He says that research shows that age range of members involved in right-wing and extremists groups has gone up, but in recent incidents, more involved younger adults.
 
Screenshot 2022-07-04 21.34.17.png
 
“Things can come through family, things can also come through online environment and offline environment, peer groups, things like that,” said Galloway.

“If you’re just part of a gun club…that’s your hobby, to go to the gun range or whatever, that is not necessarily a risk factor on its own,” said Galloway. “But when you add in this so-called ‘patriot idea’ and then anti-government, anti-Trudeau stuff, if you add in all these rhetorics, that stuff together, this definitely put a different classification on the risk.”
 
 

 



#486 Belleprincess

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Posted 04 July 2022 - 08:57 PM


Duncan brothers’ motive could be difficult to uncover in Saanich shootout: experts


CHEK-TV - July 4, 2022


Following last week’s deadly shooting at a BMO Bank in Saanich , authorities have not revealed an official motive of why the deceased shooters targeted that building, and some experts say finding a reason will be difficult.

Saanich Police say an update on the conditions and the names of the officers injured from their department will be given at a press conference on Tuesday, July 5.

Verified posts on Isaac’s Instagram page showed multiple images and videos of the brothers firing weapons, anti-government language, and footage from a deadly shootout that took place in North Hollywood, California in 1997.

University of Victoria associate psychology professor Paweena Sukhawathanakul, says finding one answer for the motive isn’t that simple.


Screenshot 2022-07-04 21.33.39.png


“It’s a tendency for us to find one particular reason why someone would do something like that, but in reality, there’s many different types of influences,” said Sukhawathanakul.

The professor, who specializes in social and emotional development in children, says the answer is multi-layered with factors such as their upbringing, immediate social environments, and how they challenge viewpoints needing to be considered.

“If you are exposed to one ideology that limits you to a particular viewpoint, then it can be challenging for them to consider multiple viewpoints, especially if there aren’t many support systems around to help you understand,” said the professor.

She says as children grow into young adulthood they begin to question societal views and rules, seeking out answers elsewhere. Authority is one area that young adults start to challenge.

“Individuals also have a tendency want to belong in a particular group and who have common understand common perspectives,” said Sukhawathanakul. “In terms of being in a more extremists group, they might choose to affiliate with more views if it aligns with how they’ve been socialized or aligns with their common interests,”

Brad Galloway, a case worker for the Edmonton-based Organization for the Prevention of Violence’s EVOLVE program, helps with intervening with people who have been involved with extremists groups and are trying to leave.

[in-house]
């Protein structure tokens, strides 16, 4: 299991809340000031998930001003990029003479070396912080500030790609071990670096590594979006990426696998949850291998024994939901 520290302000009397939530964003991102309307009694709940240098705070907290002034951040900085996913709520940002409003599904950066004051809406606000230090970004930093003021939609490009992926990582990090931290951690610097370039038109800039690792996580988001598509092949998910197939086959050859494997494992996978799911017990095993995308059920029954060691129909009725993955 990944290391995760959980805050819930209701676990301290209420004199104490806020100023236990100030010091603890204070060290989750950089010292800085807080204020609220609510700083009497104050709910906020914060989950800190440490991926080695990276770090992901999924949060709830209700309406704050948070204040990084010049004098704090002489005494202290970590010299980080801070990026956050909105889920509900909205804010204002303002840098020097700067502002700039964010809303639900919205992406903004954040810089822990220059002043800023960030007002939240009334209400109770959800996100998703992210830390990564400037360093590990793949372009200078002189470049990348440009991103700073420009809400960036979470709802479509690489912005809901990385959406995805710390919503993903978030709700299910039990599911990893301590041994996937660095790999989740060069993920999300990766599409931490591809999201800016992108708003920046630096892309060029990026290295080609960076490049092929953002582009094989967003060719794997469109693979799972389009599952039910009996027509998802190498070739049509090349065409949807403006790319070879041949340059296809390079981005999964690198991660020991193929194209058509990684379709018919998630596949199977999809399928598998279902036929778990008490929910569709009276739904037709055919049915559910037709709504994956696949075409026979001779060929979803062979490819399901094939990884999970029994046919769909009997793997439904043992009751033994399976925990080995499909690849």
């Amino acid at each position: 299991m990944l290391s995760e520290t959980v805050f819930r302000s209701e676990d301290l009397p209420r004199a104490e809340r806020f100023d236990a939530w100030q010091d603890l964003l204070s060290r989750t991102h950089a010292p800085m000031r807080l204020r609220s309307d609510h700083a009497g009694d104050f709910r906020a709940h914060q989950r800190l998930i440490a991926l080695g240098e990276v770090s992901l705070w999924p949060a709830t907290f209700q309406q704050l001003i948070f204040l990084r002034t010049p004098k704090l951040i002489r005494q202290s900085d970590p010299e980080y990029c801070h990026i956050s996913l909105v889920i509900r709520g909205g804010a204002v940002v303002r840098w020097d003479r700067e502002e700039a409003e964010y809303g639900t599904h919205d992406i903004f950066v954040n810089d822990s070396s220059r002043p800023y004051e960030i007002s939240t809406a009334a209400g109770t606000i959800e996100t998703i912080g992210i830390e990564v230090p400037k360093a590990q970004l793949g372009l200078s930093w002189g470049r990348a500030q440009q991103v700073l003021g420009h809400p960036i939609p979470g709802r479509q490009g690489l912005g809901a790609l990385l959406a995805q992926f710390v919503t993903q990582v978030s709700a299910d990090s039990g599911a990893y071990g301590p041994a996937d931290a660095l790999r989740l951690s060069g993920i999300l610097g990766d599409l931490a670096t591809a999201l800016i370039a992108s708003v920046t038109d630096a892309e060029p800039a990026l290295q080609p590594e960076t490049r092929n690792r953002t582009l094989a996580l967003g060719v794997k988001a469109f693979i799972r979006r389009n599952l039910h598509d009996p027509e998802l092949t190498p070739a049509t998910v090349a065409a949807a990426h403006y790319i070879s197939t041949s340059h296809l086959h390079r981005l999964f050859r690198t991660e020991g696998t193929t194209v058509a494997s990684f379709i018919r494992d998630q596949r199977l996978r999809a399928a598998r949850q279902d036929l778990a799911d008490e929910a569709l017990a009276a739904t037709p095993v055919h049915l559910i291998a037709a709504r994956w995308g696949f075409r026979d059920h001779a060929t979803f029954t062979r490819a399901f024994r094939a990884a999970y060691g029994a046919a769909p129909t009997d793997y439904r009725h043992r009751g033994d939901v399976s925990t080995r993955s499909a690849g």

He says that research shows that age range of members involved in right-wing and extremists groups has gone up, but in recent incidents, more involved younger adults.


Screenshot 2022-07-04 21.34.17.png


“Things can come through family, things can also come through online environment and offline environment, peer groups, things like that,” said Galloway.

“If you’re just part of a gun club…that’s your hobby, to go to the gun range or whatever, that is not necessarily a risk factor on its own,” said Galloway. “But when you add in this so-called ‘patriot idea’ and then anti-government, anti-Trudeau stuff, if you add in all these rhetorics, that stuff together, this definitely put a different classification on the risk.”

More: https://www.cheknews...xperts-1056932/


Given the events tonight in the states, this is what I was afraid of.

#487 Victoria Watcher

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Posted 05 July 2022 - 12:53 AM

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#488 pontcanna

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Posted 05 July 2022 - 04:26 AM

 
Screenshot 2022-07-05 05.20.49.png
 
On Monday, a handful of Gerbera daisies from a well-wisher and slabs of plywood boarding up shattered windows were among the few signs of the violence at the Shelbourne branch of the Bank of Montreal last Tuesday.

“It is worrying but we have to get back to our lives,” said Teresa, who works at a nearby grocery store. “We have to get back to work and get our groceries and all of that.”

For staff at Squeaky’s Laundromat across the street, there is a tangible reminder of the shootout: a bullet hole in the wall behind the cash register.

“We heard a lot of the shooting sounds,” said laundromat owner Edward Park. “But we didn’t notice that a bullet had actually come through.”

On Tuesday around 11 a.m., Park looked out the window of his business and saw two men in army gear and black masks at the bank across the street.

A few moments later, gunshots rang out. Park and three other staff members lay flat on the ground, uncertain of what was happening.

It wasn’t until a few days later that police found a bullet lodged in a comforter that had been folded neatly on a shelf behind the cash. When they unfolded the comforter, they found that the bullet had ripped holes through its folded layers.

It was beyond repair, but Park was just grateful the bullet didn’t hit any of the gas pipes, or worse, an employee.

“I’m very relieved. We are very lucky,” he said. “My workers were scared and terrified. I’m just trying to take care of my employees so they do not have serious trauma.

“We are so busy — a lot of clients were waiting for us to open,” he said. “We try not to look at the bullet hole.”